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Viral diseases (other than aids) - 571 entries found

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CIS 76-555 Grady D.F., Lee V.A.
Hepatitis B immune globulin - Prevention of hepatitis from accidental exposure among medical personnel.
Less than 1% of medical workers who were anti-HBs-positive developed hepatitis, against 11% of anti-HBs-negative subjects. Trials were performed with immune-serum globulin preparations of varying titres. The incidence of hepatitis in groups passively immunised with globulin having a titre of 1:50, 1:5,000 and 1:500,000, respectively, was 7, 5, and 2%. The significantly lower incidence in the last group (p<0.25) was offset by additional cases found at follow-up after 9 months. Various psssible explanations of this delayed onset are put forward.
New England Journal of Medicine, 20 Nov. 1975, Vol.293, No.21, p.1067-1070. Illus. 8 ref.

CIS 76-554 Redeker A.G.
Hepatitis B - Risk of infection from antigen-positive medical personnel and patients.
The greater the physical contact between medical personnel and patients, the frequency of antigenaemia among patients, the number of blood transfusions given, and the number of blood specimens handled, the higher will be the attack rate for hepatitis among medical personnel. The extent of the risk for health-care personnel can ony be defined by testing for hepatitis antigen and antibody on a voluntary basis. However, caution must be exercised in recommending job changes to personnel found repeatedly to be chronic asymptomatic antigen carriers. Antigen positivity is not necessarily life-long.
Journal of the American Medical Association, 8 Sep. 1975, Vol.233, No.10, p.1061-1062. 14 ref.

CIS 75-1986 Farina G., Morselli G., Stangalini A.
Testing 782 employees of a pharmaceutical establishment for Australia antigen
Ricerca dell'antigene Australia in 782 lavoratori di uno stabilimento farmaceutico [in Italian]
Results of serological reactions in 782 workers in the pharmaceutical sector. The radioimmunological method, which was found to be the most sensitive, gave positive reactions in 4.3% of the cases. Those who reacted positively were then subjected to clinical tests and haematological analysis for liver disease. The following practical suggestions are made: periodic examination of all subjects exposed to possible virus contagion; exclusion of workers with positive reactions from industrial processes involving the risk of contagion; prevention of risks of contagion at the workpost or from industrial products.
Medicina del lavoro, Mar.-Apr. 1975, Vol.6, No.2, p.137-146. 21 ref.

CIS 75-1765 Rudolph J., Codino R.S.
Environmental hazards of hepatitis.
The ways in which medical and paramedical personnel may contract viral hepatitis are briefly described. Accidental puncture and non-parenteral spread, during blood handling, are the predominant modes of transmission of the disease. Health-care facilities handling blood should develop precautions and enforce internal regulations to minimise human exposure to the infective antigen. Detailed laboratory safety guidelines cover sample collection, handling materials in the laboratory, disposal of contamination, accidents, and general hygiene precautions.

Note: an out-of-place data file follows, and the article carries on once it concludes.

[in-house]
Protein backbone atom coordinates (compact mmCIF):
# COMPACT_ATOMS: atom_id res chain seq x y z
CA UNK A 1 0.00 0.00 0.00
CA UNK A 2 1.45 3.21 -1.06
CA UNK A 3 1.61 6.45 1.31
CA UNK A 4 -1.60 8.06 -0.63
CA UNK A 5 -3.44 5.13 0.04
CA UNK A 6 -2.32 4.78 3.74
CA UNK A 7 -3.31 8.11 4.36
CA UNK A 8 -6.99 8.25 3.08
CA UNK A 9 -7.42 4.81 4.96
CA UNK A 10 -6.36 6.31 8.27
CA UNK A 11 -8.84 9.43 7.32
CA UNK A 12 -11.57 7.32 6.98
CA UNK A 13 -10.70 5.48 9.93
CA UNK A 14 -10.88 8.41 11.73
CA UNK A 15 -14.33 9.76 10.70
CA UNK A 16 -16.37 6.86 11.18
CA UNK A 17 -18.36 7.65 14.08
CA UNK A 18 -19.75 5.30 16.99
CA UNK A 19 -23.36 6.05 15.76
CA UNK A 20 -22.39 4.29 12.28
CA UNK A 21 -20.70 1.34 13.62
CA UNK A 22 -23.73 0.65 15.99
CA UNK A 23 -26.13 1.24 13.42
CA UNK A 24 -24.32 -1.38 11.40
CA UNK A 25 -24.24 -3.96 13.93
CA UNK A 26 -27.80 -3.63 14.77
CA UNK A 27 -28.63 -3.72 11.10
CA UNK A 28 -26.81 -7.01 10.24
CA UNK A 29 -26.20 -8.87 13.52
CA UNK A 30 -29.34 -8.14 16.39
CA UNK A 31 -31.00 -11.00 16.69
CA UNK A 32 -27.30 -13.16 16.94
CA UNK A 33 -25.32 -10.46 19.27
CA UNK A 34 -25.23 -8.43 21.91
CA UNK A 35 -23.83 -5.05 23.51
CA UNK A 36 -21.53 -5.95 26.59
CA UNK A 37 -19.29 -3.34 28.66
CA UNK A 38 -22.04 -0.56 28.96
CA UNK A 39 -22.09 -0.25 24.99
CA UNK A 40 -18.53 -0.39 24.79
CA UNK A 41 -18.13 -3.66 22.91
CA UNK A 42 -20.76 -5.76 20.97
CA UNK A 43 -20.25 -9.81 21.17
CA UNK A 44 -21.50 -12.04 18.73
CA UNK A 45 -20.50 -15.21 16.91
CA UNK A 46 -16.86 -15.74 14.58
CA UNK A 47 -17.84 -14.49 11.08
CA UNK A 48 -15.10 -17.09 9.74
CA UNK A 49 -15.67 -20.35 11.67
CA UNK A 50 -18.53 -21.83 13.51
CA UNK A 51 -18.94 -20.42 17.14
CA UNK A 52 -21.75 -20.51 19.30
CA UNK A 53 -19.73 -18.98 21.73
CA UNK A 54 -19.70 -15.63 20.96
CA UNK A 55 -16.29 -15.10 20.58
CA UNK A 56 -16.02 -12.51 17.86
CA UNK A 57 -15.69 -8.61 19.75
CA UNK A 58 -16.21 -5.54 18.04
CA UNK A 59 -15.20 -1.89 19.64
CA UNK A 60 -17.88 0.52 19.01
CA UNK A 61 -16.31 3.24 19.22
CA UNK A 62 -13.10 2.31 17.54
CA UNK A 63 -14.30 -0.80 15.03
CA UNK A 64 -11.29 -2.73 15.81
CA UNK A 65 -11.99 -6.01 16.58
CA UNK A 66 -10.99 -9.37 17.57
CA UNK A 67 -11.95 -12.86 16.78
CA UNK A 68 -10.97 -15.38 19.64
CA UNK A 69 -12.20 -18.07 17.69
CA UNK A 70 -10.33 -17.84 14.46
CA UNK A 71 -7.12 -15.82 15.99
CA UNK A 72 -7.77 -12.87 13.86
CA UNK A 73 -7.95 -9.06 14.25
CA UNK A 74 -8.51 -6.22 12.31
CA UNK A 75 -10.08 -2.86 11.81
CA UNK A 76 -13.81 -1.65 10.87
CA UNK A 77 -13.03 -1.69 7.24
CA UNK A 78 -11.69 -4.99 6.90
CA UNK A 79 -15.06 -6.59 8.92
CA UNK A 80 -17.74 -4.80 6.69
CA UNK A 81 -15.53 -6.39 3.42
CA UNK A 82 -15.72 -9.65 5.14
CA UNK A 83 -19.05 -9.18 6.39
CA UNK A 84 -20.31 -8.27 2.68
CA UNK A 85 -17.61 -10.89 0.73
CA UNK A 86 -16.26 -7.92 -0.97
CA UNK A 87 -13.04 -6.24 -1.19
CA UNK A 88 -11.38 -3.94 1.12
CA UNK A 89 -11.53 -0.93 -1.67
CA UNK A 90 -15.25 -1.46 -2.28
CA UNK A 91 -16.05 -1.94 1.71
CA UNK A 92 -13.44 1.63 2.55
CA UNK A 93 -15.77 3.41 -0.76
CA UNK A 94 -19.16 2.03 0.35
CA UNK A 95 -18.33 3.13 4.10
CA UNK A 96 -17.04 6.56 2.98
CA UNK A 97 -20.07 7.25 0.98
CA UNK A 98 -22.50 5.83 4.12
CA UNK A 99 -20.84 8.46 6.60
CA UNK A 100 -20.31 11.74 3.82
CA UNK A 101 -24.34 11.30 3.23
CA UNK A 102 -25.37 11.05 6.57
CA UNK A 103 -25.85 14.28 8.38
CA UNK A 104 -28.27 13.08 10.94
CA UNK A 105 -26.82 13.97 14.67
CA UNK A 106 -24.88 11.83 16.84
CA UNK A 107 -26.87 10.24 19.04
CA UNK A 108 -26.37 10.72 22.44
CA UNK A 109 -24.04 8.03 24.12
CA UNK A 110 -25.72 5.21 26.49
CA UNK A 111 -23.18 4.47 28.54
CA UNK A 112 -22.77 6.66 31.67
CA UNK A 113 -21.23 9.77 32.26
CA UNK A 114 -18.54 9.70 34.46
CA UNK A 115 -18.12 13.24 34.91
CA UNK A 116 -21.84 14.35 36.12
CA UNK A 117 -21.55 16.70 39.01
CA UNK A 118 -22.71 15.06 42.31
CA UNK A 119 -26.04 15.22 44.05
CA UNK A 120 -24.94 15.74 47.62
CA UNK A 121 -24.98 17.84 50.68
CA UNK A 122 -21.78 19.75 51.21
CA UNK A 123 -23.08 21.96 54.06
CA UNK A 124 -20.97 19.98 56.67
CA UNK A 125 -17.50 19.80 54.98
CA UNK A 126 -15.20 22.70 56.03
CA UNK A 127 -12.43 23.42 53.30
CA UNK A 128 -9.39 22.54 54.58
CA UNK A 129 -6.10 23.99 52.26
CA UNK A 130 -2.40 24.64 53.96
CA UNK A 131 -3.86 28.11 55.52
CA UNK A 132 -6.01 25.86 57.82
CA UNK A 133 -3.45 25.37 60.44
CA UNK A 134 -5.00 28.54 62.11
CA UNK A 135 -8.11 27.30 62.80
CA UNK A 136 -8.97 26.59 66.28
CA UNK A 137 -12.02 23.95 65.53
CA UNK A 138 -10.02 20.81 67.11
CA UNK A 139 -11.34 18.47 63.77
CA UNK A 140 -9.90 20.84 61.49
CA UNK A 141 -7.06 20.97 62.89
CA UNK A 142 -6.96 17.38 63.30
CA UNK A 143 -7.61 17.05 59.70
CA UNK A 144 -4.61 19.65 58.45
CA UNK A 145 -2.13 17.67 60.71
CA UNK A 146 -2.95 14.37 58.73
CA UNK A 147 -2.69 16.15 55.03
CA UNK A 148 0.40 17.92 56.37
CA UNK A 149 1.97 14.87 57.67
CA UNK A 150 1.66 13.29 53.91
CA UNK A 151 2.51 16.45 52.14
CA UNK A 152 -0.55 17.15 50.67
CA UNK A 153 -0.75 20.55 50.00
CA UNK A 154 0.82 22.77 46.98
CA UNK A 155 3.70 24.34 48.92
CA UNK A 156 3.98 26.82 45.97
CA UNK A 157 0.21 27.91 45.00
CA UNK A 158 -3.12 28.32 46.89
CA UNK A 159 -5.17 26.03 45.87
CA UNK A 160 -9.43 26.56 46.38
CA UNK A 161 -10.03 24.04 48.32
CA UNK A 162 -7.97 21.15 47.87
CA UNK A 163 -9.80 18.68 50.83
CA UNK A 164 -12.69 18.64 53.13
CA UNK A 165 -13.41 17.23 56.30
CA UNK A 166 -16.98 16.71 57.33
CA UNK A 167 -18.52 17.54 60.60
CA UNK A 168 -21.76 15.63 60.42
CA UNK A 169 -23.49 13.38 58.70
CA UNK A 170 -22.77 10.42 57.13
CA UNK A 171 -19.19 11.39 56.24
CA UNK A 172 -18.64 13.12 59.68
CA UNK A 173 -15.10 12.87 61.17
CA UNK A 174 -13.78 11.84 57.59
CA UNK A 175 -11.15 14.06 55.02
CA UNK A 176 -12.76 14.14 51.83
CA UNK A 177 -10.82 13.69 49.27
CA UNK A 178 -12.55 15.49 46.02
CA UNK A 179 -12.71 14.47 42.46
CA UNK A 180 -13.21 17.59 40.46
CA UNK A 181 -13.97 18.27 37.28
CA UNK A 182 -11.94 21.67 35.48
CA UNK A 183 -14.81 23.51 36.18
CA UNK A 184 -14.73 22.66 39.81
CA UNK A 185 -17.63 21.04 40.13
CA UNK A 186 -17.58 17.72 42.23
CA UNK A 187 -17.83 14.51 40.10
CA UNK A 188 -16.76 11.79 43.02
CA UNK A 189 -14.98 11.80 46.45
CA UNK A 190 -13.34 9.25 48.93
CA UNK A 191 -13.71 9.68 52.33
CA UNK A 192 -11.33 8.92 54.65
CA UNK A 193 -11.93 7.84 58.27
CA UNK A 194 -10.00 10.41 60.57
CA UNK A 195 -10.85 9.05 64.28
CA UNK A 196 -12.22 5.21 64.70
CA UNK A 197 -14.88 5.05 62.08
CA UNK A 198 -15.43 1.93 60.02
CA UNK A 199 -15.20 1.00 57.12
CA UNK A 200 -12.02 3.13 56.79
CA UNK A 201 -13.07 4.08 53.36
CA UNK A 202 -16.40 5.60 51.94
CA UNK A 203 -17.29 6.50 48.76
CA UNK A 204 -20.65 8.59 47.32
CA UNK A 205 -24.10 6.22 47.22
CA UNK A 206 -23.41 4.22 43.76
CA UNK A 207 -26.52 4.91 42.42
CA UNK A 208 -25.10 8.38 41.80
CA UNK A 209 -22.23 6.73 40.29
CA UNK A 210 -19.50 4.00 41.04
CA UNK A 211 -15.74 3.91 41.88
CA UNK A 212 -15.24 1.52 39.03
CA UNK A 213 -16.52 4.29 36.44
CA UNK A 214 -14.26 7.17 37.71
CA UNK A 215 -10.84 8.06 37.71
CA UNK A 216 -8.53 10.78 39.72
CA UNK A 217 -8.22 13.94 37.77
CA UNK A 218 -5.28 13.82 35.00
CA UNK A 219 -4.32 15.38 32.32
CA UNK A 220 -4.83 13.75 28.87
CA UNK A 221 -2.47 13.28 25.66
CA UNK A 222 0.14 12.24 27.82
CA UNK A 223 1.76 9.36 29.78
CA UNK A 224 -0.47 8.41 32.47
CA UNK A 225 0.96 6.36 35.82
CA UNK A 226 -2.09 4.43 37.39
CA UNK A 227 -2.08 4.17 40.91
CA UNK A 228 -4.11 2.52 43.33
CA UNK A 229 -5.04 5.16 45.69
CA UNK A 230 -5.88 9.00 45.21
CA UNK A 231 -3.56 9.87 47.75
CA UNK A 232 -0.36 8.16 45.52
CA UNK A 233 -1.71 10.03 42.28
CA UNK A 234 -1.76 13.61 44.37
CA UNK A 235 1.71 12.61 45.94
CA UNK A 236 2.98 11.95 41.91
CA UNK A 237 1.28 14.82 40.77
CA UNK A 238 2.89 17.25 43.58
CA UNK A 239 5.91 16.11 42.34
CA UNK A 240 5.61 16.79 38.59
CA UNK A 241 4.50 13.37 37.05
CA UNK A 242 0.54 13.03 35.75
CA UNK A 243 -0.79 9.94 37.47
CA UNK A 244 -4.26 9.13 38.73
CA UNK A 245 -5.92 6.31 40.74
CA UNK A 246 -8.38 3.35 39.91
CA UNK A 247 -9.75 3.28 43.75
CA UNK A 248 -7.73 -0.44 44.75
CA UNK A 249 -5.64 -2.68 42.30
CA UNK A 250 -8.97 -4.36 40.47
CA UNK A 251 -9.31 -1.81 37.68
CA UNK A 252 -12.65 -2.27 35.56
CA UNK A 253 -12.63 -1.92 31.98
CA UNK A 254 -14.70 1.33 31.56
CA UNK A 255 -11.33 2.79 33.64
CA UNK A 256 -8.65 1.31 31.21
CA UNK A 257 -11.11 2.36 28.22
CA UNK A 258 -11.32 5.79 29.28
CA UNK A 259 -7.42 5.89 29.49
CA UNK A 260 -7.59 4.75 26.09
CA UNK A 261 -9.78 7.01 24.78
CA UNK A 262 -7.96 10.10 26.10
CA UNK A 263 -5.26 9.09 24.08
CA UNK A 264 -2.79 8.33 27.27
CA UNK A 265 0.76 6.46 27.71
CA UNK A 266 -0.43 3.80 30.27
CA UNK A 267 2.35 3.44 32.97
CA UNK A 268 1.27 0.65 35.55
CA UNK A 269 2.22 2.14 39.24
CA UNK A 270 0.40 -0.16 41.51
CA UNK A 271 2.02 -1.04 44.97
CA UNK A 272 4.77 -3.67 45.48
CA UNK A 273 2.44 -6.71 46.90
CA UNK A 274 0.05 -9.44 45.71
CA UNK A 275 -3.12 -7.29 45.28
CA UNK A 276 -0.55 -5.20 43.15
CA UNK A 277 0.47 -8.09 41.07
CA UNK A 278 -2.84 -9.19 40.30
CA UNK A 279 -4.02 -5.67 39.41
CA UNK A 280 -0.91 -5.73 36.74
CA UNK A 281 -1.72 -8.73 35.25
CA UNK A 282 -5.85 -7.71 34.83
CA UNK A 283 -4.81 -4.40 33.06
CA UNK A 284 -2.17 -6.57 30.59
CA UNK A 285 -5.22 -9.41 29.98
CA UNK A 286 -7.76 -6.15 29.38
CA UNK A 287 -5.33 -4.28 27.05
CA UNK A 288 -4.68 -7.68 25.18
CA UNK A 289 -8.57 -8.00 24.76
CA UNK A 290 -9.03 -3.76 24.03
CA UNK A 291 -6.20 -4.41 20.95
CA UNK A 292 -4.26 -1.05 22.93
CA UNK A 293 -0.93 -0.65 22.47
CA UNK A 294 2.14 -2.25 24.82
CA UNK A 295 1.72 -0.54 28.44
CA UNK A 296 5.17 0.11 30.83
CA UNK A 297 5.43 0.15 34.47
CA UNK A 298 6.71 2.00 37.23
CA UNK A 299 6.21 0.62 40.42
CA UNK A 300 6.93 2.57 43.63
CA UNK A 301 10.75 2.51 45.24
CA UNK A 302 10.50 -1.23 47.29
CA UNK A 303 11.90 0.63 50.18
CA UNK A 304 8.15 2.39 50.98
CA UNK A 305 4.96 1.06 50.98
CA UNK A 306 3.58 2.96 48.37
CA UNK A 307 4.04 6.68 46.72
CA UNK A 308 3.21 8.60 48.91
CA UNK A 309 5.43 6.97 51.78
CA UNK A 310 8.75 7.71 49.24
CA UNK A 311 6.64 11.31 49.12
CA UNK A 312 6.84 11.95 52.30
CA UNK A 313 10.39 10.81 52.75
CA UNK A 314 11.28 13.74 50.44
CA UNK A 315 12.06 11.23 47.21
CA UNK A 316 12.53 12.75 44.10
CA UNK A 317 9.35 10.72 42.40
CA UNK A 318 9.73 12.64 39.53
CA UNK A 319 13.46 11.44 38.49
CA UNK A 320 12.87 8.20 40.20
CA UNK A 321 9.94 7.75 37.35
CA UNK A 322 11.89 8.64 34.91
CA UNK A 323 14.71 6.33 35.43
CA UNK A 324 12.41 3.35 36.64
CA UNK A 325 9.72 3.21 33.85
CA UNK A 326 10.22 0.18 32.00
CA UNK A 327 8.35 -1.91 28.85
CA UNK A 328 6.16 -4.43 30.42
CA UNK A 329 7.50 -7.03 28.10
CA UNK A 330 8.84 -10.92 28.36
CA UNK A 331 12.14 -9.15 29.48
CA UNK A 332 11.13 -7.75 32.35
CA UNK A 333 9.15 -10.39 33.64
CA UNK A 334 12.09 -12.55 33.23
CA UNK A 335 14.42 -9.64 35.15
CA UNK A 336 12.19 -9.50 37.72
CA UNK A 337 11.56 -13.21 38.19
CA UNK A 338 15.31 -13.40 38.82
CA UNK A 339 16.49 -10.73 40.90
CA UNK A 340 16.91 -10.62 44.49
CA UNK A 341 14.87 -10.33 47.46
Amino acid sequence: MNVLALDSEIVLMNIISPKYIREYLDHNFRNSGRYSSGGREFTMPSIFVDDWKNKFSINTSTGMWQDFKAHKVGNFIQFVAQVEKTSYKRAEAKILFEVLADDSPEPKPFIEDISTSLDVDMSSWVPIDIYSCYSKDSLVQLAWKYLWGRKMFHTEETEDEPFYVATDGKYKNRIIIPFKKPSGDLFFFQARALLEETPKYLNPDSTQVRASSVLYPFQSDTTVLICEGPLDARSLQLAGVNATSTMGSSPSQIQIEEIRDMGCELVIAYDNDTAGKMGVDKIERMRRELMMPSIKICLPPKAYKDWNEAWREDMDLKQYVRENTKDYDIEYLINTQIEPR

Journal of Environmental Health, Jan.-Feb. 1975, Vol.37, No.4, p.359-362. 23 ref.


CIS 75-1487 Suntych F.
Occupational diseases and cases of poisoning due to occupation notified for the first time in Czechoslovakia during the period 1968-1972
Nově hlášené nemoci z povolání a profesionální otravy v Československu v letech 1968-1972 [in Czech]
During the period 1968-1972 the number of occupational diseases continued to decrease in Czechoslovakia (the figures for each year were: 5,544, 4,953, 4,796, 5,124 and 4,843 respectively). This trend was noticeable mainly in the number of cases of pneumoconiosis and occupational dermatitis, whereas the number of infectious diseases (especially virus hepatitis) increased in the medical profession and the auxiliary medical staff. The most frequently occurring among the overall total of occupational diseases were skin disorders. The well-known chronic poisonings, especially in their severe and advanced forms, had virtually disappeared. A breakdown of occupational diseases and cases of occupational poisoning by region and by sector of industry is given in tabular form accompanied by observations.
Pracovní lékařství, Sep. 1974, Vol.26, No.8, p.311-320.

CIS 75-491 Hall G.
Zoonoses as occupational diseases
Zoonosen als Berufskrankheiten [in German]
Review of zoonoses (considered as diseases transmissible from animals to man) in order of importance: tuberculosis, brucellosis, Q fever, milker's nodule, cutaneous anthrax, erysipeloid, salmonellosis, leptospirosis, ornithosis, toxoplasmosis, listeriosis, tularaemia, tick-transmitted encephalitis and parasite diseases. The article considers the question principally from the aspects of epidemiology, clinical picture and experts' reports.
Homburg-Informationen für den Werksarzt, 1974, Vol.21, No.6, p.122-138.

CIS 75-485 Pattison C.P., Boyer K.M., Maynard J.E., Kelly P.C.
Epidemic hepatitis in a clinical laboratory.
During a 6-month period an outbreak of hepatitis occurred in 5 employees concerned with blood-specimen control at a hospital clinical laboratory. The laboratory had recently adopted a computerised system for specimen collection and data dispersal, and a significant correlation was found between accidental cuts from computer cards and the development of clinical hepatitis. Because blood is frequently spilt on these computer cards, the authors speculate that the presumed increase in hepatitis and the growing use of computerised requisition systems in hospitals, the occupational hazard to medical, paramedical and dental personnel may increase at an alarming pace.
Journal of the American Medical Association, 11 Nov. 1974, Vol.230, No.6, p.854-857. Illus. 12 ref.

CIS 75-484 Taylor J.S., Shmunes E., Holmes A.W.
Hepatitis B in plasma fractionation workers.